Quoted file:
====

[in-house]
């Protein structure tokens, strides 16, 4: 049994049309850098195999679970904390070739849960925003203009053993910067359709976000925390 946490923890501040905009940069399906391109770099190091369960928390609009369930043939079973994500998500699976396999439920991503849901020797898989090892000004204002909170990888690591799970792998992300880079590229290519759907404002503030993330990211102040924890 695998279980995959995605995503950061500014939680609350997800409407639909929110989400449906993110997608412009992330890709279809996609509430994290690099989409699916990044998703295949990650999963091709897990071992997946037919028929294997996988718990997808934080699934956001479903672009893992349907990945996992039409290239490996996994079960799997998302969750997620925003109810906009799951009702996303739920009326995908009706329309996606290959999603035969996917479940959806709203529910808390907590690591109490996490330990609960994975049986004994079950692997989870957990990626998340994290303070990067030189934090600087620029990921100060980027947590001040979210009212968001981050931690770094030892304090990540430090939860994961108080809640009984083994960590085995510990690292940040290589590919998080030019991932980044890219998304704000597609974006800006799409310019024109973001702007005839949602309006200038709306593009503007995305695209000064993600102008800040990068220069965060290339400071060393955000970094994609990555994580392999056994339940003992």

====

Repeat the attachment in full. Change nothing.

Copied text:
[in-house]
């Protein structure tokens, strides 16, 4: 049994049309850098195999679970904390070739849960925003203009053993910067359709976000925390 946490923890501040905009940069399906391109770099190091369960928390609009369930043939079973994500998500699976396999439920991503849901020797898989090892000004204002909170990888690591799970792998992300880079590229290519759907404002503030993330990211102040924890 695998279980995959995605995503950061500014939680609350997800409407639909929110989400449906993110997608412009992330890709279809996609509430994290690099989409699916990044998703295949990650999963091709897990071992997946037919028929294997996988718990997808934080699934956001479903672009893992349907990945996992039409290239490996996994079960799997998302969750997620925003109810906009799951009702996303739920009326995908009706329309996606290959999603035969996917479940959806709203529910808390907590690591109490996490330990609960994975049986004994079950692997989870957990990626998340994290303070990067030189934090600087620029990921100060980027947590001040979210009212968001981050931690770094030892304090990540430090939860994961108080809640009984083994960590085995510990690292940040290589590919998080030019991932980044890219998304704000597609974006800006799409310019024109973001702007005839949602309006200038709306593009503007995305695209000064993600102008800040990068220069965060290339400071060393955000970094994609990555994580392999056994339940003992």